Bid to make bomb-proof trains

Engineers at Newcastle University studied terror attacks in London and Madrid to develop a range of train designs that reduce the impact of explosions.

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Full Report: Bid to make bomb-proof trains

The devastation caused by terror attacks on trains could be lessened in future because of research carried out by experts at Newcastle University.

After studying the affects of a bomb blast on a normal train carriage researchers have come up with some simple and cheap changes to improve safety.

It could dramatically improve the chances of surviving an attack like the 7/7 London Bombings.

You can watch the full report from Julia Barthram below.


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Bomb-proof train carriages could save lives

British engineers are researching bomb-proof train carriages to prevent a repeat of the carnage left by the London Underground terrorist attacks.

Blast-resilient rolling stock has been developed by the EU-funded SecureMetro project, which was launched three years ago.

A controlled explosion on a decommissioned Tube carriage Credit: Newcastle University/PA Wire
High speed cameras were used to slow down the blast, so the impact could be analysed in detail Credit: Newcastle University/PA Wire
A similar test was later carried out on a prototype carriage Credit: Newcastle University/PA Wire

The project was created to test designs for Tube and overground carriages that minimise injury and death, if a bomb attack was to take place.

Focusing on containing the blast impact, and reducing levels of debris, the research involved a controlled explosion on a decommissioned Tube carriage.

Tests were carried out by the team at Newcastle University's School of Mechanical and Systems Engineering.

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Blast-resilient trains: Preventing flying objects is 'key'

Engineers from Newcastle have been developing blast-resilient train carriages to minimise the impact that a terror attack might have to the public and emergency services.

Preventing flying objects is the key.

Tethering ceiling panels reduced the risk of fatalities and injury from flying shrapnel and also meant the gangways were kept relatively clear of debris, allowing emergency staff quick access to the injured.

– Conor O'Neill, who leads the team from Newcastle University's School of Mechanical and Systems Engineering
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Engineers in position to advice rail industry chiefs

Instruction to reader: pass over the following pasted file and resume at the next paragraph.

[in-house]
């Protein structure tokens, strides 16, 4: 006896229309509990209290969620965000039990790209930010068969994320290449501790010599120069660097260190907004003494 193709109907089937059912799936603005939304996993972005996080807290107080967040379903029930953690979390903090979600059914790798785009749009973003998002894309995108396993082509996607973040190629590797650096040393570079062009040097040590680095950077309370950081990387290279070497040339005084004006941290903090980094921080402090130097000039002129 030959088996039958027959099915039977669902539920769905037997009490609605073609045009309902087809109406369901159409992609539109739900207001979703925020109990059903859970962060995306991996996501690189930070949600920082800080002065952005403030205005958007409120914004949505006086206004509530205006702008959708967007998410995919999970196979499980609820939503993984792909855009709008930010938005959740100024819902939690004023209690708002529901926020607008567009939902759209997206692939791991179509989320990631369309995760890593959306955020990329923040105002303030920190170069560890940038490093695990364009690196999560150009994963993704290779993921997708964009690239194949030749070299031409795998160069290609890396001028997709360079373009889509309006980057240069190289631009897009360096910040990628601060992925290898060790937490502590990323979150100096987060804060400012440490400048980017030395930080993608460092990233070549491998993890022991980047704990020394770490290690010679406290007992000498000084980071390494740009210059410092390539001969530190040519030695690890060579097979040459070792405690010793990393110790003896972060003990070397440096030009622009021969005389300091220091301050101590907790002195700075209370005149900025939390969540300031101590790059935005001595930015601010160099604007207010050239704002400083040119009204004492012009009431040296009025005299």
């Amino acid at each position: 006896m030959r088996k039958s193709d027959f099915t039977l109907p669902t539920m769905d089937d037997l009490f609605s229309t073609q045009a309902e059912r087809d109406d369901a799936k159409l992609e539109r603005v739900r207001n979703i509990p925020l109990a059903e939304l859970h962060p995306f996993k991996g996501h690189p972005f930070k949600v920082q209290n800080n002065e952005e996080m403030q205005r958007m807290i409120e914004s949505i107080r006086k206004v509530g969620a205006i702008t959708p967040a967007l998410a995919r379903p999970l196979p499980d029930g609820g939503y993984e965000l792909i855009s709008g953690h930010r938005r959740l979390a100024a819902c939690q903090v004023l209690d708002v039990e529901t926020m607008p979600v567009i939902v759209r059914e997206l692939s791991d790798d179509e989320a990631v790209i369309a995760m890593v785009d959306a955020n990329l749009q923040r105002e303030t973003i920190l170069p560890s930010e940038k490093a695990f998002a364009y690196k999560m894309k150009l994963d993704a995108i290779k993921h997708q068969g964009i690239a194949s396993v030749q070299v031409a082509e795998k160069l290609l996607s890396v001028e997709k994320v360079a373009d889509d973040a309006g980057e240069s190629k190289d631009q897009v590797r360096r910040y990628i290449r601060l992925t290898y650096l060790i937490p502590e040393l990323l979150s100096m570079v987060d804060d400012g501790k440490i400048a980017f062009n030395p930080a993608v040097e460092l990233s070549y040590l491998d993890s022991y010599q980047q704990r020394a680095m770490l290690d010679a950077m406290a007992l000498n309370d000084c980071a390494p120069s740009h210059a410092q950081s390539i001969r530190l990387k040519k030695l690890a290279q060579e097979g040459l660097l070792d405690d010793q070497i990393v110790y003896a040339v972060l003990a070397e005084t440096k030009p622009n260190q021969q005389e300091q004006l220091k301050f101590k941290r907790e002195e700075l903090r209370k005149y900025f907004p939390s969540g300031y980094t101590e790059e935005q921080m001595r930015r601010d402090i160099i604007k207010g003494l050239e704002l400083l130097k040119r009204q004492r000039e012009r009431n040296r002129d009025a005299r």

A team of engineers from Newcastle University could be advising rail industry chiefs on the best design approach for bomb-proof trains.

Conor O'Neill, who led the research has admitted that replacing the current trains 'isn't an option'.

Engineers from Newcastle University are in position to advise rail industry chiefs Credit: Newcastle University/PA Wire

He said: "What we've shown is that companies could make some relatively cost-effective and simple modifications that would significantly improve the outcome of an attack."


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Controlled explosions carried out for bomb-proof trains

A team of engineers have been experimenting with controlled explosions to understand the impact a bomb has on a train carriage.

New technology has been developed, along with materials which could be fitted into existing carriages, to limit the fallout of a terror attack on train and tube carriages.

  • Controlled explosions were carried out on a decommissioned Tube carriage
  • High speed cameras slowed down the blast, allowing the impact to be analysed in detail
  • A similar test was carried out on a carriage specially built to reduce the damage caused by a bomb detonating inside it
  • Blast-protection measures included tethering down ceiling panels, plastic coatings on windows, and the use of lighter energy-absorbing materials
  • Engineers investigated dividing carriages with materials that soak up energy and reduce the impact of a blast wave

Newcastle University develops anti-terror train protection

A team of rail engineers at Newcastle University has devised cheap and simple ways of reducing the deadly impact of terror attacks on trains and metros.

The engineers studied the devastation caused by similar bombings like the Madrid and London 7/7 bombings.

They have developed a range of blast-resistant designs, looking particularly at reducing debris and containing explosive shock waves.

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